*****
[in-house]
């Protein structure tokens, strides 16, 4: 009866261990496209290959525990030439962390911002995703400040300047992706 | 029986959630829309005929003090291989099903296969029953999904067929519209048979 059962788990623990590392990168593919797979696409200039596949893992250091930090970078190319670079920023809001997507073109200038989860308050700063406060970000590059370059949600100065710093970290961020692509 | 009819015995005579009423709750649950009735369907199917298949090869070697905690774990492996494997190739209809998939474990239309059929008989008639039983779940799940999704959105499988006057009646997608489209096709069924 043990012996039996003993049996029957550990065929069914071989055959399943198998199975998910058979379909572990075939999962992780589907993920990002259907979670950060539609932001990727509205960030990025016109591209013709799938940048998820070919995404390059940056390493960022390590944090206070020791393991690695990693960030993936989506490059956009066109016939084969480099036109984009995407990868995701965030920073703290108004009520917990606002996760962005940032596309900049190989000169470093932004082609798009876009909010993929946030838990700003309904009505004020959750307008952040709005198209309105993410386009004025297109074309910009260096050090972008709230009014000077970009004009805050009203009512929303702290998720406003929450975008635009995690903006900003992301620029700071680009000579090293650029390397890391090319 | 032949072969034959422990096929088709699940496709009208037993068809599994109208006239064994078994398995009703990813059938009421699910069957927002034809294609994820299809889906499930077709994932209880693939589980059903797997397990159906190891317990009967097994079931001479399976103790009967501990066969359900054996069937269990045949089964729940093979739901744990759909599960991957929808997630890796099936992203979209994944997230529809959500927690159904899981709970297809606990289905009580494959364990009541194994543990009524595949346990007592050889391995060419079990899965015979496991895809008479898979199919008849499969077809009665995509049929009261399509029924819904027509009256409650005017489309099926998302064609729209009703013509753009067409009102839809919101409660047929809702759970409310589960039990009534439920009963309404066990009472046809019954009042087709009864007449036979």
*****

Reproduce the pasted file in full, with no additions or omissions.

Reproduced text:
[in-house]
């Protein structure tokens, strides 16, 4: 009866261990496209290959525990030439962390911002995703400040300047992706 | 029986959630829309005929003090291989099903296969029953999904067929519209048979 059962788990623990590392990168593919797979696409200039596949893992250091930090970078190319670079920023809001997507073109200038989860308050700063406060970000590059370059949600100065710093970290961020692509 | 009819015995005579009423709750649950009735369907199917298949090869070697905690774990492996494997190739209809998939474990239309059929008989008639039983779940799940999704959105499988006057009646997608489209096709069924 043990012996039996003993049996029957550990065929069914071989055959399943198998199975998910058979379909572990075939999962992780589907993920990002259907979670950060539609932001990727509205960030990025016109591209013709799938940048998820070919995404390059940056390493960022390590944090206070020791393991690695990693960030993936989506490059956009066109016939084969480099036109984009995407990868995701965030920073703290108004009520917990606002996760962005940032596309900049190989000169470093932004082609798009876009909010993929946030838990700003309904009505004020959750307008952040709005198209309105993410386009004025297109074309910009260096050090972008709230009014000077970009004009805050009203009512929303702290998720406003929450975008635009995690903006900003992301620029700071680009000579090293650029390397890391090319 | 032949072969034959422990096929088709699940496709009208037993068809599994109208006239064994078994398995009703990813059938009421699910069957927002034809294609994820299809889906499930077709994932209880693939589980059903797997397990159906190891317990009967097994079931001479399976103790009967501990066969359900054996069937269990045949089964729940093979739901744990759909599960991957929808997630890796099936992203979209994944997230529809959500927690159904899981709970297809606990289905009580494959364990009541194994543990009524595949346990007592050889391995060419079990899965015979496991895809008479898979199919008849499969077809009665995509049929009261399509029924819904027509009256409650005017489309099926998302064609729209009703013509753009067409009102839809919101409660047929809702759970409310589960039990009534439920009963309404066990009472046809019954009042087709009864007449036979």